Music in Every Room: Around the World in a Bad Mood , by John Krich (Atlantic Monthly Press, $7.95). "Lo, I will be Magellan with toothbrush!" exults the author of this exuberantly irascible travel memoir, as he stands on a mountain trail in Nepal at the outset of his journey across Asia. "I can find myself only in disaster." And disaster, misadventure and disillusionment are exactly what await him and his grouchy companion, Iris, from the Himalayas on through China, Macao, Hong Kong, Bali, Bangkok, India and numerous other exotic locales. Seeking the authentic East, they find instead ever crasser and tackier versions of the West-"Continual Hot Shower! Miraculous Bedding! Sanified W.C! Music in Every Room!" as an Indian hotel handbill promises. Yet a spirit of generous curiosity shines through Krich's curmudgeonly performance and one returns to San Francisco with him and Iris having been thoroughly entertained.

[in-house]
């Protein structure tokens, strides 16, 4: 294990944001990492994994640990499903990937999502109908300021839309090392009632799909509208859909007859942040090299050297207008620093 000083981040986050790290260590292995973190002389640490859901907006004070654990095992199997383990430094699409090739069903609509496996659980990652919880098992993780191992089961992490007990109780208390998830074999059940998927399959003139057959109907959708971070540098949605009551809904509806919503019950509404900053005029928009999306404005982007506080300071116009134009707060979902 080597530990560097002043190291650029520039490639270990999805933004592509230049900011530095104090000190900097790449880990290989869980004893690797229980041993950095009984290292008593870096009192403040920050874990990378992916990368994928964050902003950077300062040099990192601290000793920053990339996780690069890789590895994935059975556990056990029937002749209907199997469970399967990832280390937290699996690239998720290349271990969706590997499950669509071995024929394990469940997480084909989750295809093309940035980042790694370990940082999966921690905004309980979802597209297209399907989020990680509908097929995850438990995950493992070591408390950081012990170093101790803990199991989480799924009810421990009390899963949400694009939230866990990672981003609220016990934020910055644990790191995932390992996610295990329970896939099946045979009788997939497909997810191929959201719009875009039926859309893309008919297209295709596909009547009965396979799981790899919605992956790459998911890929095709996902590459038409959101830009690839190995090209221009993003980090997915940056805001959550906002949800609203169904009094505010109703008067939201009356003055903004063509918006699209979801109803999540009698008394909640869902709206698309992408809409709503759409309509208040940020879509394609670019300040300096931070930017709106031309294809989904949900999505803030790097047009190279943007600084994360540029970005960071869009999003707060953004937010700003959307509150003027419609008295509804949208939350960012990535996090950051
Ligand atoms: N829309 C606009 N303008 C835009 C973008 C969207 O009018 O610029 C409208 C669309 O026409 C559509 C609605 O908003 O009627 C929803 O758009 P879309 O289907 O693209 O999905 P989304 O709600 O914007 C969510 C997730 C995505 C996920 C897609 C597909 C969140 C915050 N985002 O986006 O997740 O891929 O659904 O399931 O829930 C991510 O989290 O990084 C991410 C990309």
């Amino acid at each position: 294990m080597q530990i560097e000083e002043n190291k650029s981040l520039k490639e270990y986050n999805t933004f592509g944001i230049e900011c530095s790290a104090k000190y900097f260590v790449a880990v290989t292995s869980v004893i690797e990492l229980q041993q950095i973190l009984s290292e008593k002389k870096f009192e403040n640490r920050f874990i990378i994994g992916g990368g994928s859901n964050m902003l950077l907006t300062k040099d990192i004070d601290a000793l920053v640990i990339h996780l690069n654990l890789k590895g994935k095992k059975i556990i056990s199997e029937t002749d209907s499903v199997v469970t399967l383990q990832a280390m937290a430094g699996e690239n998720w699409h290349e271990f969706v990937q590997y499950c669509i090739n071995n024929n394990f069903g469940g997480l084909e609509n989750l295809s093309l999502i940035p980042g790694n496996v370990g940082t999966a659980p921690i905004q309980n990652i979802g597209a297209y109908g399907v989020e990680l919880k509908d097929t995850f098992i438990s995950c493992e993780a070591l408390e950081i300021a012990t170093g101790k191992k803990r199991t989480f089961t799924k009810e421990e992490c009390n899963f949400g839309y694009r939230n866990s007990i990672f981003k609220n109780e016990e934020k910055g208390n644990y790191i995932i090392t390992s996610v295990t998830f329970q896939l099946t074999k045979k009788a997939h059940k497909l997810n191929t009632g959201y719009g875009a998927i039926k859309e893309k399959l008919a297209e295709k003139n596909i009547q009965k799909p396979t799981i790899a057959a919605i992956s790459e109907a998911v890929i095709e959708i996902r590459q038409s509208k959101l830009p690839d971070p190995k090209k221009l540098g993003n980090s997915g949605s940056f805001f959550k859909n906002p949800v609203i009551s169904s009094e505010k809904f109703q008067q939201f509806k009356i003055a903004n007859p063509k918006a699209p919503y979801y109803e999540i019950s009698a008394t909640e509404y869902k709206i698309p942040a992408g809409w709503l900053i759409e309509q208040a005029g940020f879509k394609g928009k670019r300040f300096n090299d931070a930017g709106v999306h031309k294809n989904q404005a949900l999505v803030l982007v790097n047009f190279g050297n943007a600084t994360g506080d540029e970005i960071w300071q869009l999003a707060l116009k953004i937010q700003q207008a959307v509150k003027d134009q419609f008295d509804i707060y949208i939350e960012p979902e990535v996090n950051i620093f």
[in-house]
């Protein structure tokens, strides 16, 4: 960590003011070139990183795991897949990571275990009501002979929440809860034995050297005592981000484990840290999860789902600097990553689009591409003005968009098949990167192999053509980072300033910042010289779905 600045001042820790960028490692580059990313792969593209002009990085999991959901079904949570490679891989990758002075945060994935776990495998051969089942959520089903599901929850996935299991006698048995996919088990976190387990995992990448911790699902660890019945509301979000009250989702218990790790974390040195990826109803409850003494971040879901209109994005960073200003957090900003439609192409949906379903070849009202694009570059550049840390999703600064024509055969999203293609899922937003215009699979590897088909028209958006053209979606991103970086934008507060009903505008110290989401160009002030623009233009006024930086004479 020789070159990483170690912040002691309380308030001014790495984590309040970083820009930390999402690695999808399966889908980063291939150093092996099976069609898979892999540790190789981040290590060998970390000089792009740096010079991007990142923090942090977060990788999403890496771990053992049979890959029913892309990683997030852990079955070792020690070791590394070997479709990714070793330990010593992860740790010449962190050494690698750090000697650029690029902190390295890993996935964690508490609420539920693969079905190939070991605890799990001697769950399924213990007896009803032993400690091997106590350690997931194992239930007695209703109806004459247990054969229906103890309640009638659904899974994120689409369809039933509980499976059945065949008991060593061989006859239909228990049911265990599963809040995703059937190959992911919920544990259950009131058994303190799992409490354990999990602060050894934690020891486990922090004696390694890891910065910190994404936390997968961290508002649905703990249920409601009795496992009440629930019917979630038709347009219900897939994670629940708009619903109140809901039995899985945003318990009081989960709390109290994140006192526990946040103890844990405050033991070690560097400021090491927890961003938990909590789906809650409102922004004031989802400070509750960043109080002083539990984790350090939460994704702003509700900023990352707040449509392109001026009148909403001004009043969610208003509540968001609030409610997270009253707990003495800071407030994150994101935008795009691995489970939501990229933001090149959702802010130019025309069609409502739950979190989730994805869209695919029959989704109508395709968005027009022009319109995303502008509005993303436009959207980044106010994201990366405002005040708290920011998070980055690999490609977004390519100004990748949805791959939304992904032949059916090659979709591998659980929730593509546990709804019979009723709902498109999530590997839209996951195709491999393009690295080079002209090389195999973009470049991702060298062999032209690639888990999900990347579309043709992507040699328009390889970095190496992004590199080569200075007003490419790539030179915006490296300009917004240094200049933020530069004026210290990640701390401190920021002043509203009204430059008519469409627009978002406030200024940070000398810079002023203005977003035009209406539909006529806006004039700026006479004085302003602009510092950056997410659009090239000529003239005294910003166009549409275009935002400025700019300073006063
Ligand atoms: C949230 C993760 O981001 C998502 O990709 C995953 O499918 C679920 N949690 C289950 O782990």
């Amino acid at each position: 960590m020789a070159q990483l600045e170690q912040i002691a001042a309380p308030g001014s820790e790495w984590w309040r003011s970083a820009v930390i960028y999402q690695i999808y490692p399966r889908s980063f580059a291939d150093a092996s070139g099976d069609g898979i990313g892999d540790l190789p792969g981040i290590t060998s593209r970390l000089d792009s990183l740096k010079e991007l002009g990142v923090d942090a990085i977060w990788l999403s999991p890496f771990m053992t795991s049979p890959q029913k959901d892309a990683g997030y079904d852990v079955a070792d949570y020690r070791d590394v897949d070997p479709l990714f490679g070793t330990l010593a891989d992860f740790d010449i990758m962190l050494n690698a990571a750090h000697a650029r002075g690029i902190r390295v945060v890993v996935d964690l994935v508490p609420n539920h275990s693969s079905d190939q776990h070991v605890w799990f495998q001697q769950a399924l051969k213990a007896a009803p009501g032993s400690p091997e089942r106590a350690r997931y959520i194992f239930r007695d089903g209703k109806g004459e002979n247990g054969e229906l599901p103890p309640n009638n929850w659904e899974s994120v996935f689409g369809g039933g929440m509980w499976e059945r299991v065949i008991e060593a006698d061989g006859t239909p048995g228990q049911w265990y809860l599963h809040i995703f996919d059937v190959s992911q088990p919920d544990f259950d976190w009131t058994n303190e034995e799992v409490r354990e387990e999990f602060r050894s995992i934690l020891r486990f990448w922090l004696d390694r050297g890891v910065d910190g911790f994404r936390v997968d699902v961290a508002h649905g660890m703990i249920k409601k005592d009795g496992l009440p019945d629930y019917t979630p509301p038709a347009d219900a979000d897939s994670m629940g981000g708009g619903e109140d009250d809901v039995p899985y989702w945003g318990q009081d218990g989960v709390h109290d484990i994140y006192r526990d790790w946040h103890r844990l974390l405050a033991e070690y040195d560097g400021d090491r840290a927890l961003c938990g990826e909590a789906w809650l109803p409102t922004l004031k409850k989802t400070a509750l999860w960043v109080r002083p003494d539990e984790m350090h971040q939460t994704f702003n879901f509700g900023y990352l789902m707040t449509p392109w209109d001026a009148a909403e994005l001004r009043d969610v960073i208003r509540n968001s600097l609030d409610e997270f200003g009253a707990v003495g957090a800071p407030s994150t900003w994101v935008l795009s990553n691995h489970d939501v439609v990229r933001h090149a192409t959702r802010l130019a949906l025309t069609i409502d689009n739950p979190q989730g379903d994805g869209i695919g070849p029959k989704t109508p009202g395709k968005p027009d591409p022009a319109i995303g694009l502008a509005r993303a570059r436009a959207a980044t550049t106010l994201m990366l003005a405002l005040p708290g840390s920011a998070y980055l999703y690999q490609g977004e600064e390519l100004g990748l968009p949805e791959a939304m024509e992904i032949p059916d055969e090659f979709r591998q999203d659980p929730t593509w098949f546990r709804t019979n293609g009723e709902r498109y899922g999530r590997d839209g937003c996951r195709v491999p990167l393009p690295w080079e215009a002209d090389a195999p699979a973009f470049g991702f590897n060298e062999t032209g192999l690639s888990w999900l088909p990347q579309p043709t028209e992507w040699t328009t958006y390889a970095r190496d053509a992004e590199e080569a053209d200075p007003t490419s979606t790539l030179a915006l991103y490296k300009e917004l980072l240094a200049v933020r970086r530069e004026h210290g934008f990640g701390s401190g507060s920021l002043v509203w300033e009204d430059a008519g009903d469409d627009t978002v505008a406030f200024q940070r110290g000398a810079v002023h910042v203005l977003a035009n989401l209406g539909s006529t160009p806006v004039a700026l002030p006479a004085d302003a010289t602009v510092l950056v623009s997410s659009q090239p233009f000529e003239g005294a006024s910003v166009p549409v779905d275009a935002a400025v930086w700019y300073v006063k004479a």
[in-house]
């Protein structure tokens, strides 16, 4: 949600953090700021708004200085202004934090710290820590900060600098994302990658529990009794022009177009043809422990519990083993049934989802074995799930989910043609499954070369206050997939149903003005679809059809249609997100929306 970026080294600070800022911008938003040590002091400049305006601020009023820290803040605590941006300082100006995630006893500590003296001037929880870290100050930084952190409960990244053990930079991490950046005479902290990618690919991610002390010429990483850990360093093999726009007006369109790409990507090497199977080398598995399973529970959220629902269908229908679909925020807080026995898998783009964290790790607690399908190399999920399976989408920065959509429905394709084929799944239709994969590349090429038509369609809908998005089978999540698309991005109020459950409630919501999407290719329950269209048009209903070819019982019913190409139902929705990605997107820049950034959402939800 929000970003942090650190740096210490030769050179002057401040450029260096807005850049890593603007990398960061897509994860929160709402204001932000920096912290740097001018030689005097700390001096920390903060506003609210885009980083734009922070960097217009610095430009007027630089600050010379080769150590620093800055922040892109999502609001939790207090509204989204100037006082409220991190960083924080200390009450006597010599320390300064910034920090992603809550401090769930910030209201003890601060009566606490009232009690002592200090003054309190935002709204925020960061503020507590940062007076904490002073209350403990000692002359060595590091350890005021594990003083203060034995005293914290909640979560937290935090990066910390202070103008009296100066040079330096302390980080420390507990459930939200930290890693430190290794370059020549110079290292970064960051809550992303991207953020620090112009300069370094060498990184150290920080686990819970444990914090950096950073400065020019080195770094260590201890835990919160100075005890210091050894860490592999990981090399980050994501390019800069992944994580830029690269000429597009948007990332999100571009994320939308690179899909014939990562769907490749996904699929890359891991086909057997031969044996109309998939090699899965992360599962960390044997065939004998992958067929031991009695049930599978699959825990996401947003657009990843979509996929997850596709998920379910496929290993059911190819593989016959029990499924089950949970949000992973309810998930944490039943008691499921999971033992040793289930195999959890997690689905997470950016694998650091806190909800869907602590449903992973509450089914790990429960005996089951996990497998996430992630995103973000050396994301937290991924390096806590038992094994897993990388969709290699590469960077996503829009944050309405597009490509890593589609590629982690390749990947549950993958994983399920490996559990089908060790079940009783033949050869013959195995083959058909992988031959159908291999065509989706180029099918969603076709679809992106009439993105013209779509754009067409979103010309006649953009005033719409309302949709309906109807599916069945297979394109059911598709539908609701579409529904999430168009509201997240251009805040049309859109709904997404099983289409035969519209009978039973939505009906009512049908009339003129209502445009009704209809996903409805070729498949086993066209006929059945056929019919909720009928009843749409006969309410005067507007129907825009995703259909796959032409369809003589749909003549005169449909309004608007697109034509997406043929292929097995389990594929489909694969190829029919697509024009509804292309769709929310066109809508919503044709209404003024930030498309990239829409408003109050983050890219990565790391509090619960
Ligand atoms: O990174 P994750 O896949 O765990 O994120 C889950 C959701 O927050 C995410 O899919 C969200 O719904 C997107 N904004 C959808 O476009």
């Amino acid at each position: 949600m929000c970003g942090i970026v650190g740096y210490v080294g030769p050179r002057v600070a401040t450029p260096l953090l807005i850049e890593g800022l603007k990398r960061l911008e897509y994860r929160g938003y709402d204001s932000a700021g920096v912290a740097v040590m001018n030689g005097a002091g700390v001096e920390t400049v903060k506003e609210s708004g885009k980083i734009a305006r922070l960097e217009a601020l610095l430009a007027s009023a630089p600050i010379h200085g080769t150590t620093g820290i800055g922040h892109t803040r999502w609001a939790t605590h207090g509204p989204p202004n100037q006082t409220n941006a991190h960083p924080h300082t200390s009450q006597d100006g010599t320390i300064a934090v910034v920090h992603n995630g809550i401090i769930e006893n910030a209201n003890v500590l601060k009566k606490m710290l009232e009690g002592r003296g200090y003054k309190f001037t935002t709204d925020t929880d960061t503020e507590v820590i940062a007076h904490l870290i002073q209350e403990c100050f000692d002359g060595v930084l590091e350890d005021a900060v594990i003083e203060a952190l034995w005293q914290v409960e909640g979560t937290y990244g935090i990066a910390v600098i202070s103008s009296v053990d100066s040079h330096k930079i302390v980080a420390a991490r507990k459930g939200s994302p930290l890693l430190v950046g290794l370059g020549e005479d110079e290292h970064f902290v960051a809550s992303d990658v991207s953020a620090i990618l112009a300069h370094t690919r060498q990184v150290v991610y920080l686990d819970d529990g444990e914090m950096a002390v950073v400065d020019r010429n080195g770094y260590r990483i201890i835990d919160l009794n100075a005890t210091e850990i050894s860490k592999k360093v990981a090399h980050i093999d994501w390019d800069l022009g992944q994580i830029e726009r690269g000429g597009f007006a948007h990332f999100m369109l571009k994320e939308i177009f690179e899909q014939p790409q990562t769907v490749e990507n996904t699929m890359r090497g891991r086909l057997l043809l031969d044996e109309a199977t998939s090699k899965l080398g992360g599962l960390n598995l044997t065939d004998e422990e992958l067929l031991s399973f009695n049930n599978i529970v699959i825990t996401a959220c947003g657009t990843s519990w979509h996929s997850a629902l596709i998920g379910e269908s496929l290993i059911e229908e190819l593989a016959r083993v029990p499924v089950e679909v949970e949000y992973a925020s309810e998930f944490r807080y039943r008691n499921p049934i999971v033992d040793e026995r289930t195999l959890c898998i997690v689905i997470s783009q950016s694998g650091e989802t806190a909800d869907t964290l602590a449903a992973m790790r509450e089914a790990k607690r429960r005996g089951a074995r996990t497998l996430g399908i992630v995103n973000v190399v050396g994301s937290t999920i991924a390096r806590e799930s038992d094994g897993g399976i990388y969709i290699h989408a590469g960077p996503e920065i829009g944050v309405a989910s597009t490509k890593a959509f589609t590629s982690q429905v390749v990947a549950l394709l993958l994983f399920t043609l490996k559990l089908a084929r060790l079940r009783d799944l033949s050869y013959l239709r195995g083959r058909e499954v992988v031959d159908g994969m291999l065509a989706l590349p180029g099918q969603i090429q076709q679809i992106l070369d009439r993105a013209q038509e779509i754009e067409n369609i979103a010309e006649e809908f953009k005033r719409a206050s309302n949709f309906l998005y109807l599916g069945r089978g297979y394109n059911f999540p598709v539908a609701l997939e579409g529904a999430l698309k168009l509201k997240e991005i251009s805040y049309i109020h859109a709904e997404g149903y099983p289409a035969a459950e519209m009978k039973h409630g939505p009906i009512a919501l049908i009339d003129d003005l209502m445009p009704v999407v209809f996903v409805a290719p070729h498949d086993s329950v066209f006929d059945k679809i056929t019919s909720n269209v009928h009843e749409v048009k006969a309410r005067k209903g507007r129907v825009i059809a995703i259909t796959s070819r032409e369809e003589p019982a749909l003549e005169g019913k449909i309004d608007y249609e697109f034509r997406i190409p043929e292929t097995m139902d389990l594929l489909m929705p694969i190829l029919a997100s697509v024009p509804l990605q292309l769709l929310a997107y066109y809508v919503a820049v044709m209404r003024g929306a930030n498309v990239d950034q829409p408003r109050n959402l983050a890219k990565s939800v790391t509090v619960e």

Alexander Rodchenko introduced by Serge Lemoine (Pantheon, $7.95). Painter, sculptor, typographer, furniture and set designer etc. etc., Alexander Rodchenko (1891-1956) was one of the most celebrated artists of the Russian revolutionary period and a leader of the artistic movement known as Constructivism. When in the 1920s Rodchenko discovered photography, he immediately saw its possibilities in terms of constructivist principles, which placed emphasis on the materials used and on forms suggested by the mechanical and industrial world, an "aesthetics of machinery." With his typically tilted, hard-edged angles and distorted perspectives, he captured the fledgling Soviet Union-streets, factories, squares, students, soldiers-in images which adorned countless magazine covers and posters in the '20s and '30s and which have helped to form our mental picture of revolutionary Russia since. Here is a collection of Rodchenko's best photographs and graphic designs from that period.
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